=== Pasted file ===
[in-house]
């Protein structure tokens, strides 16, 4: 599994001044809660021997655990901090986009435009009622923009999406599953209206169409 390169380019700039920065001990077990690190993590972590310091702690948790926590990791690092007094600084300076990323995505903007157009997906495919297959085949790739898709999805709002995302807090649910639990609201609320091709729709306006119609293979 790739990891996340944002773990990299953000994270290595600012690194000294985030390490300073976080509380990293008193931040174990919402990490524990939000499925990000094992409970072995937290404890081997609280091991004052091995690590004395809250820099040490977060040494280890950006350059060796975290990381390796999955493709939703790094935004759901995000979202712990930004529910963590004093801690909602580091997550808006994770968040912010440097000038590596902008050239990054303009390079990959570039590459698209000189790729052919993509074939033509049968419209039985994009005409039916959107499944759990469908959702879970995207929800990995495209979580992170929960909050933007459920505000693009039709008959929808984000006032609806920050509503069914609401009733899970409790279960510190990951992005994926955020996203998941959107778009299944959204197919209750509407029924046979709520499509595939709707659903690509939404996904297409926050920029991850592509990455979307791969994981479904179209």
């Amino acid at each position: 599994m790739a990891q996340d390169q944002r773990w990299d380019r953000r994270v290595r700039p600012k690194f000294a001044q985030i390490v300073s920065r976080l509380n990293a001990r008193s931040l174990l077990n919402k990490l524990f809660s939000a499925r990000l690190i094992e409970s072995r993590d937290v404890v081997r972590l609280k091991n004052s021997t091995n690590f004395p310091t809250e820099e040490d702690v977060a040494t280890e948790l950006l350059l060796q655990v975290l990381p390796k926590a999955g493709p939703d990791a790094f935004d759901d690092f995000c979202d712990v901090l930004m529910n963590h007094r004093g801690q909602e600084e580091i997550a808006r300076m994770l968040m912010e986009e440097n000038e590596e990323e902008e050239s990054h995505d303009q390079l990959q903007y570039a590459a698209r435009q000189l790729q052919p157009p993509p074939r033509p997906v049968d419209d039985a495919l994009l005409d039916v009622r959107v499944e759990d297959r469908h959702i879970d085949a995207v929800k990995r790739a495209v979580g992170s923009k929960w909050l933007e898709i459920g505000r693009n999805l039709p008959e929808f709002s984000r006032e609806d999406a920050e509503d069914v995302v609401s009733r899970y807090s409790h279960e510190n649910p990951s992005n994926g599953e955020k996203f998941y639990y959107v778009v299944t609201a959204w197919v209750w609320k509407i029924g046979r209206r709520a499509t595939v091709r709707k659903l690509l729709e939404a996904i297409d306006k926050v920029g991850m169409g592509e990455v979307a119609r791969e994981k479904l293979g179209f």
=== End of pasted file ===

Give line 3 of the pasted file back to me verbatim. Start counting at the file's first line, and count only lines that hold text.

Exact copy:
């Amino acid at each position: 599994m790739a990891q996340d390169q944002r773990w990299d380019r953000r994270v290595r700039p600012k690194f000294a001044q985030i390490v300073s920065r976080l509380n990293a001990r008193s931040l174990l077990n919402k990490l524990f809660s939000a499925r990000l690190i094992e409970s072995r993590d937290v404890v081997r972590l609280k091991n004052s021997t091995n690590f004395p310091t809250e820099e040490d702690v977060a040494t280890e948790l950006l350059l060796q655990v975290l990381p390796k926590a999955g493709p939703d990791a790094f935004d759901d690092f995000c979202d712990v901090l930004m529910n963590h007094r004093g801690q909602e600084e580091i997550a808006r300076m994770l968040m912010e986009e440097n000038e590596e990323e902008e050239s990054h995505d303009q390079l990959q903007y570039a590459a698209r435009q000189l790729q052919p157009p993509p074939r033509p997906v049968d419209d039985a495919l994009l005409d039916v009622r959107v499944e759990d297959r469908h959702i879970d085949a995207v929800k990995r790739a495209v979580g992170s923009k929960w909050l933007e898709i459920g505000r693009n999805l039709p008959e929808f709002s984000r006032e609806d999406a920050e509503d069914v995302v609401s009733r899970y807090s409790h279960e510190n649910p990951s992005n994926g599953e955020k996203f998941y639990y959107v778009v299944t609201a959204w197919v209750w609320k509407i029924g046979r209206r709520a499509t595939v091709r709707k659903l690509l729709e939404a996904i297409d306006k926050v920029g991850m169409g592509e990455v979307a119609r791969e994981k479904l293979g179209f």